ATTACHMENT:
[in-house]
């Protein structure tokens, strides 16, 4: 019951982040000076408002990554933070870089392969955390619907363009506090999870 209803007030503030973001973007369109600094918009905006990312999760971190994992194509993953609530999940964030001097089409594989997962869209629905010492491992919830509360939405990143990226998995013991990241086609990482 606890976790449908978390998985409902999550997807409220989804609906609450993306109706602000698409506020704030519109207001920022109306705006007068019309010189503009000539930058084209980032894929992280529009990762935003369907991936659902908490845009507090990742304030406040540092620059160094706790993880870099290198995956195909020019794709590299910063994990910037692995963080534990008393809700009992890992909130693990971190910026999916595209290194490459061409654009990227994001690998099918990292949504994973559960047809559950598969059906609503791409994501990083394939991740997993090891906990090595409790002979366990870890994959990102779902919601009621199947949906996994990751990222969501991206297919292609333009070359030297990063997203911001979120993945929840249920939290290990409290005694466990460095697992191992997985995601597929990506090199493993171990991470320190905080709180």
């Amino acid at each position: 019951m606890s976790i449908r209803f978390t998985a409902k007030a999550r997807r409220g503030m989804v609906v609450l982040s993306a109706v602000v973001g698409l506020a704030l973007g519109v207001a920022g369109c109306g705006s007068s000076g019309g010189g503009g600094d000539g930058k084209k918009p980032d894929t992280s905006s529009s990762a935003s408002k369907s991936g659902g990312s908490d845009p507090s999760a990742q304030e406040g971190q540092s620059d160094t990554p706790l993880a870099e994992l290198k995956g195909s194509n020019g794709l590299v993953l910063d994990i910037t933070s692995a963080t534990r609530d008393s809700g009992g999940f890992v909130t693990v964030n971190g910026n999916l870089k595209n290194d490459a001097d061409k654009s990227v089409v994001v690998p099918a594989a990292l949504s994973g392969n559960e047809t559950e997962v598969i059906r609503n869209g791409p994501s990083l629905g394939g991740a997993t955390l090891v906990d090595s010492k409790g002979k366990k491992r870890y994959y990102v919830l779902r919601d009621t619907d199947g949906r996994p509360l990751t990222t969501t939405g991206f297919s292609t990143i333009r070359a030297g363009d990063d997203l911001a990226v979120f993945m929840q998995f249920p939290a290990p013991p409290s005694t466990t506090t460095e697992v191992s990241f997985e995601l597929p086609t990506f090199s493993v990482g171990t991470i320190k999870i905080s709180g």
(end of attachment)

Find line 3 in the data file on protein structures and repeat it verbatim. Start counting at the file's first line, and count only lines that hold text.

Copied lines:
């Amino acid at each position: 019951m606890s976790i449908r209803f978390t998985a409902k007030a999550r997807r409220g503030m989804v609906v609450l982040s993306a109706v602000v973001g698409l506020a704030l973007g519109v207001a920022g369109c109306g705006s007068s000076g019309g010189g503009g600094d000539g930058k084209k918009p980032d894929t992280s905006s529009s990762a935003s408002k369907s991936g659902g990312s908490d845009p507090s999760a990742q304030e406040g971190q540092s620059d160094t990554p706790l993880a870099e994992l290198k995956g195909s194509n020019g794709l590299v993953l910063d994990i910037t933070s692995a963080t534990r609530d008393s809700g009992g999940f890992v909130t693990v964030n971190g910026n999916l870089k595209n290194d490459a001097d061409k654009s990227v089409v994001v690998p099918a594989a990292l949504s994973g392969n559960e047809t559950e997962v598969i059906r609503n869209g791409p994501s990083l629905g394939g991740a997993t955390l090891v906990d090595s010492k409790g002979k366990k491992r870890y994959y990102v919830l779902r919601d009621t619907d199947g949906r996994p509360l990751t990222t969501t939405g991206f297919s292609t990143i333009r070359a030297g363009d990063d997203l911001a990226v979120f993945m929840q998995f249920p939290a290990p013991p409290s005694t466990t506090t460095e697992v191992s990241f997985e995601l597929p086609t990506f090199s493993v990482g171990t991470i320190k999870i905080s709180g």